Zambia National Commercial Bank Limited (6) where we categorically stated:


“Judgment of this court are final and there can be no stay of a final judgment.” Counsel pointed out that
as opposed to our decision in the Trinity case, this is a criminal case in which what is sought to be
stayed is the eminent execution of the death sentence. Mr. Hang’andu contended that there are
circumstances in this case warranting a stay of the applicant’s death sentences; these
circumstance being that the applicants have lost the right to a statutory and mandatory stay
under Rule 18 (1) of the Supreme Court Act, Cap. 25, since their appeals had been dismissed and
that upon receipt of recommendation of the Advisory Committee on the Prerogative of Mercy,
the President may sanction their execution by issuing their death warrants under section 305 (3)
and (5) of the Criminal Procedure Code Cap. 88.
In his short reply, Mr. Mchenga, on behalf of the State, pointed out that according to section 18 of
the Supreme Court Act, this court has no jurisdiction to stay execution of a sentence only if there
is an appeal before it. He submitted that it is common knowledge that the applicants appeals
were dismissed before this court submitting that a stay is not therefore available under Section
18. He argued that there was no appeal before this court but that if there were appeals before
this court then the application would have been competent.


We have considered the spirited arguments and submissions by Mr. Hang’andu. We have also
perused and examined the authorities cited in the submissions. In our considered opinion, the
authorities have been cited out of context. And indeed, they do not support the applicant’s
application. In short, the authorities are irrelevant to the facts of the application before us.
Indeed, Mr. Hang’andu himself was quick to concede that the rules of this court, and we may add,
the decisions of this court, do not allow an unsuccessful party to apply for stay of this Court’s
judgment. Above all, this court may not grant stay of matters     before it either by way of appeal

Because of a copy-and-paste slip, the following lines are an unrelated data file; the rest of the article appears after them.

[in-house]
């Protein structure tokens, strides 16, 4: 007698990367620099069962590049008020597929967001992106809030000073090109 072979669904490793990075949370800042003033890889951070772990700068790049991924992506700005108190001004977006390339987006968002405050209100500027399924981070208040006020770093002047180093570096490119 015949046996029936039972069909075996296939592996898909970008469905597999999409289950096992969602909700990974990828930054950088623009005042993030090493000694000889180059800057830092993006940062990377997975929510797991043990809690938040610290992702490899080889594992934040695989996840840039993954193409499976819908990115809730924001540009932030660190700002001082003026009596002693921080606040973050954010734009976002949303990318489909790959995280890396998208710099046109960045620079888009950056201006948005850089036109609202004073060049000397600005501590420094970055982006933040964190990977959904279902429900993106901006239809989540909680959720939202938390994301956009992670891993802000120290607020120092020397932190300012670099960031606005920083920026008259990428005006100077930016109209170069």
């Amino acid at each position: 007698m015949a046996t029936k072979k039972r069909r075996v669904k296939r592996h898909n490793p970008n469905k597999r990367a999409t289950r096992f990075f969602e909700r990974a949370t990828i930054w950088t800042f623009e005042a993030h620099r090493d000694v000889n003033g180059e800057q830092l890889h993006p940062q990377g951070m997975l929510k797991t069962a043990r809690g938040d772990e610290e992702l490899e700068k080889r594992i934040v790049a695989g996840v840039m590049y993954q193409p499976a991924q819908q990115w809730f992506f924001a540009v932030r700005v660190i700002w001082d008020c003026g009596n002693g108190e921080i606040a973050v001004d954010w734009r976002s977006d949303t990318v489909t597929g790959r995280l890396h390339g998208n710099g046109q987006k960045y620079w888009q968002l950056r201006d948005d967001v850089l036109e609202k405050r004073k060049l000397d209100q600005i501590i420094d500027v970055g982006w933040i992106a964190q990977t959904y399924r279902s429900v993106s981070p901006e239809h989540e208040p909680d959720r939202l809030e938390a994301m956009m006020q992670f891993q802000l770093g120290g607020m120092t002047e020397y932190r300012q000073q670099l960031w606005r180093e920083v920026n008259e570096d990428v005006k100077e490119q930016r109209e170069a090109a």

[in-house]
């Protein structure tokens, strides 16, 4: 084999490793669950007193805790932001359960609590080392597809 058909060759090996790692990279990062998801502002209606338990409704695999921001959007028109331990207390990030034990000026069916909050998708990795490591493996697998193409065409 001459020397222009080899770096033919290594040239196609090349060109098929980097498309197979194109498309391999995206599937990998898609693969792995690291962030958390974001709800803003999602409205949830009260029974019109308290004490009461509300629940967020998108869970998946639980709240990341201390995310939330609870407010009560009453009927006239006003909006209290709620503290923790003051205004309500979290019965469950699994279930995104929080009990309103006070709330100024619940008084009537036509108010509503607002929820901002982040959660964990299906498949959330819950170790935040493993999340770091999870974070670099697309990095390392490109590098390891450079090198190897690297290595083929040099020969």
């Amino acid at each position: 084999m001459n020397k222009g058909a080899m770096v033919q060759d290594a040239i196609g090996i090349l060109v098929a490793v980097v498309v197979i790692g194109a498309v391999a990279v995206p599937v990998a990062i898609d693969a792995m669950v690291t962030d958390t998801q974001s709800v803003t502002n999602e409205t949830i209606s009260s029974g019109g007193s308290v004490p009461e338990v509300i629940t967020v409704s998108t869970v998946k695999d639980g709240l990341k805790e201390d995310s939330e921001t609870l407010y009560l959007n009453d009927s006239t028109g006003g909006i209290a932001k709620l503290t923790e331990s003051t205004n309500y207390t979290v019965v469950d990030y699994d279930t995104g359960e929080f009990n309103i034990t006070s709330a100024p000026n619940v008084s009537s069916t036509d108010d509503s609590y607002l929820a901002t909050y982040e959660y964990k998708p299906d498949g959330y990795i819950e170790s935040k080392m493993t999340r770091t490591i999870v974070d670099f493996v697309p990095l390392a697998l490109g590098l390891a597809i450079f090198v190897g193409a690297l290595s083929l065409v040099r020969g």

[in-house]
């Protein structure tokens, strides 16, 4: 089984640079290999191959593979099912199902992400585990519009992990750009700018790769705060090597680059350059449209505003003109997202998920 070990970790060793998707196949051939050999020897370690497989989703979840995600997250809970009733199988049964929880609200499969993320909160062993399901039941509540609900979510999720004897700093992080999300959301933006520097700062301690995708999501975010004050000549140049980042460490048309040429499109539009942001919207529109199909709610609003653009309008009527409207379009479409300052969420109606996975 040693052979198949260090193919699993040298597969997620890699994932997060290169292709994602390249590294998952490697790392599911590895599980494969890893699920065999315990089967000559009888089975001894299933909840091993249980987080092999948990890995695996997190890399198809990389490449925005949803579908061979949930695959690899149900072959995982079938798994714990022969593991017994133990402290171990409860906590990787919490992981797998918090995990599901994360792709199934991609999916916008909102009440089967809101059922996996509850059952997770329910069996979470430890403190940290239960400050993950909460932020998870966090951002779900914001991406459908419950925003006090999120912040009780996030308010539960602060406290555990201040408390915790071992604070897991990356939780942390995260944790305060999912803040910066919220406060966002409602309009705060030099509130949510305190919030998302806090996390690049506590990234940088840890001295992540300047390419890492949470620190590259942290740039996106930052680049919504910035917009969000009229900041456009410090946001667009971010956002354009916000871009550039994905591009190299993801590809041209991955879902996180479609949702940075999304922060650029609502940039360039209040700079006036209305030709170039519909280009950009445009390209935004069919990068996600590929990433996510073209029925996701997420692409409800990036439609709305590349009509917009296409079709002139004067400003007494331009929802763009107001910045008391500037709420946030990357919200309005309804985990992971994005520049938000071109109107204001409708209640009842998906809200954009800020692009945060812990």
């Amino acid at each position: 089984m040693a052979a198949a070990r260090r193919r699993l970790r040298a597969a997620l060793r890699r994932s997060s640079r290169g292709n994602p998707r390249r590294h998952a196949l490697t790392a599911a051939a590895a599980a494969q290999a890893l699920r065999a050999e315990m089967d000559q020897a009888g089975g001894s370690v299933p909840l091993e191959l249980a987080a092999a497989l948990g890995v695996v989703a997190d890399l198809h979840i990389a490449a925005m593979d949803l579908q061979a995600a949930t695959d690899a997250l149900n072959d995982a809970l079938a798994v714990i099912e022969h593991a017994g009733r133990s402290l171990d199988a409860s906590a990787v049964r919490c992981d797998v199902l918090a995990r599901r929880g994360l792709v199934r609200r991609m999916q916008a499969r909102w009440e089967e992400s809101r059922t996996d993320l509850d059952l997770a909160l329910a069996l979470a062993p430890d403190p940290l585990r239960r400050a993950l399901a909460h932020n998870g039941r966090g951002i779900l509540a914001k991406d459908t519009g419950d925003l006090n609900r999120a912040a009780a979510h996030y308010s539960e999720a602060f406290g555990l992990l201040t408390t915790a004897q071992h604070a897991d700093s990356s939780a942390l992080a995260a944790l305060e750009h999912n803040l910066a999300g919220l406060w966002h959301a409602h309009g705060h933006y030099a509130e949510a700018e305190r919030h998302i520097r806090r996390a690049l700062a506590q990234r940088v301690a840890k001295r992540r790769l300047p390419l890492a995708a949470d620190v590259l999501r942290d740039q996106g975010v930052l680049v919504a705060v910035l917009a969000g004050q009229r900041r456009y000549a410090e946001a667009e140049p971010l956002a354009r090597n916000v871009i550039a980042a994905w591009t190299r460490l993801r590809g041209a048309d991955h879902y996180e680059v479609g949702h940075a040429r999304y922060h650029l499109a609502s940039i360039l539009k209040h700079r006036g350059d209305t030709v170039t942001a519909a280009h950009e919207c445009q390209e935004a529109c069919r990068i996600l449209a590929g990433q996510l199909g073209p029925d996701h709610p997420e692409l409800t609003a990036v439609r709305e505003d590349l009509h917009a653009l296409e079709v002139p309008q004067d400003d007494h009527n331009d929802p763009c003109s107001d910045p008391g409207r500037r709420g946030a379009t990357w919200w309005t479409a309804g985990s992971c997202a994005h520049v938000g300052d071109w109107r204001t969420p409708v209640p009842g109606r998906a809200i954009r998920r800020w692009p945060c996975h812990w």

or by way of motion. This court is now being asked to grant stay of its final judgment on account
of some proceedings, not before it but before the High Court.


In the cases cited, particularly the Lewis case, the issues raised did not centre on a petition before
a lower court. They centered on a petition of mercy before the very Privy Council. Above all, in
the Lewis case, the Jamaican Privy Council had refused to recommend that the prerogative of
mercy be exercised in his favour.         Thus, he petitioned the United Nations Human Rights
Committee and the Inter-American Commission of Human Rights. This was done to stay
warrants of execution which had in fact been issued. There is no evidence in the present
application that warrants of execution have been issued. The point must however, be made that
, unlike the Supreme Court of Zambia, the Privy Council of Jamaica has jurisdiction to entertain
and consider applications relating to the exercise of the prerogative of mercy. This is not the
position in Zambia. The Lewis case cannot therefore assist the applicants.


In the instant application, by way of analogy only, the appellant’s application could perhaps be
competent at a stage when their convictions and sentences are being considered by the Advisory
Committee on the Prerogative of Mercy in terms of articles 59 and 60 of the Constitution. As the
law stands now, this court has no jurisdiction to stay its own final judgment. The point must also
be made that at the time of writing this judgment, there was no appeal before this court in
relation to the applicants’ petition before the High Court. Thus, there was nothing before this
court that it could stay. After very anxious moments, we are satisfied that in law, the applicants’
application is incompetent. It is therefore dismissed. We make no order as to costs.


Appeal dismissed.

				
DOCUMENT INFO
Shared By:
Categories:
Tags:
Stats:
views:1
posted:10/4/2012
language:Unknown
pages:4